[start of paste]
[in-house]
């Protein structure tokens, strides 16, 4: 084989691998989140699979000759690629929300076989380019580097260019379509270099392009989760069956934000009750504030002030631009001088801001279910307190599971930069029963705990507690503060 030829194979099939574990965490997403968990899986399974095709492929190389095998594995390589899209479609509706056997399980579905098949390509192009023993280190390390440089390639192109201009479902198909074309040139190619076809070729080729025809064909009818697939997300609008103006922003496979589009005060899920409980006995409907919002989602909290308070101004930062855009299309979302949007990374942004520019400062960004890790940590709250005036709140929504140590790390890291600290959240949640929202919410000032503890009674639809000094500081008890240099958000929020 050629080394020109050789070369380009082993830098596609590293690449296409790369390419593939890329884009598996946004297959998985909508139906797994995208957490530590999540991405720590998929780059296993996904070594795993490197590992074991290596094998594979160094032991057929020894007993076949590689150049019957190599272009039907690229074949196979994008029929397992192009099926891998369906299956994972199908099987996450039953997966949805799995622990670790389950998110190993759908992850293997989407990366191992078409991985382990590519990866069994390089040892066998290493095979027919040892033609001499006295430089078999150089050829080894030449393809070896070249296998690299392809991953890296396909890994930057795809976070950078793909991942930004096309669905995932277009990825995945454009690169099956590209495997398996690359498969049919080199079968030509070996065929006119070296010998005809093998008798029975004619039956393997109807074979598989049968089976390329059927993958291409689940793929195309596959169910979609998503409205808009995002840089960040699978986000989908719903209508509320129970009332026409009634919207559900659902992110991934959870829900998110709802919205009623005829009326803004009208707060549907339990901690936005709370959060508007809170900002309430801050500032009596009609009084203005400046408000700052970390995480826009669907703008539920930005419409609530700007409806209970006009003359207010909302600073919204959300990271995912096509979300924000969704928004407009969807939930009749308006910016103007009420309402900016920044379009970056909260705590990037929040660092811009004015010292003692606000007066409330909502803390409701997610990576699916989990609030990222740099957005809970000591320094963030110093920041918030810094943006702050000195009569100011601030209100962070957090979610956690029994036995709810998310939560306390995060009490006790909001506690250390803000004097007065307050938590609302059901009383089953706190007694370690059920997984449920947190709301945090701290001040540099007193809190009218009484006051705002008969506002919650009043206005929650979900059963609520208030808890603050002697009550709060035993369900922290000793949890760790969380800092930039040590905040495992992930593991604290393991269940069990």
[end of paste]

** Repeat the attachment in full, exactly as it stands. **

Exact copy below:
[in-house]
């Protein structure tokens, strides 16, 4: 084989691998989140699979000759690629929300076989380019580097260019379509270099392009989760069956934000009750504030002030631009001088801001279910307190599971930069029963705990507690503060 030829194979099939574990965490997403968990899986399974095709492929190389095998594995390589899209479609509706056997399980579905098949390509192009023993280190390390440089390639192109201009479902198909074309040139190619076809070729080729025809064909009818697939997300609008103006922003496979589009005060899920409980006995409907919002989602909290308070101004930062855009299309979302949007990374942004520019400062960004890790940590709250005036709140929504140590790390890291600290959240949640929202919410000032503890009674639809000094500081008890240099958000929020 050629080394020109050789070369380009082993830098596609590293690449296409790369390419593939890329884009598996946004297959998985909508139906797994995208957490530590999540991405720590998929780059296993996904070594795993490197590992074991290596094998594979160094032991057929020894007993076949590689150049019957190599272009039907690229074949196979994008029929397992192009099926891998369906299956994972199908099987996450039953997966949805799995622990670790389950998110190993759908992850293997989407990366191992078409991985382990590519990866069994390089040892066998290493095979027919040892033609001499006295430089078999150089050829080894030449393809070896070249296998690299392809991953890296396909890994930057795809976070950078793909991942930004096309669905995932277009990825995945454009690169099956590209495997398996690359498969049919080199079968030509070996065929006119070296010998005809093998008798029975004619039956393997109807074979598989049968089976390329059927993958291409689940793929195309596959169910979609998503409205808009995002840089960040699978986000989908719903209508509320129970009332026409009634919207559900659902992110991934959870829900998110709802919205009623005829009326803004009208707060549907339990901690936005709370959060508007809170900002309430801050500032009596009609009084203005400046408000700052970390995480826009669907703008539920930005419409609530700007409806209970006009003359207010909302600073919204959300990271995912096509979300924000969704928004407009969807939930009749308006910016103007009420309402900016920044379009970056909260705590990037929040660092811009004015010292003692606000007066409330909502803390409701997610990576699916989990609030990222740099957005809970000591320094963030110093920041918030810094943006702050000195009569100011601030209100962070957090979610956690029994036995709810998310939560306390995060009490006790909001506690250390803000004097007065307050938590609302059901009383089953706190007694370690059920997984449920947190709301945090701290001040540099007193809190009218009484006051705002008969506002919650009043206005929650979900059963609520208030808890603050002697009550709060035993369900922290000793949890760790969380800092930039040590905040495992992930593991604290393991269940069990």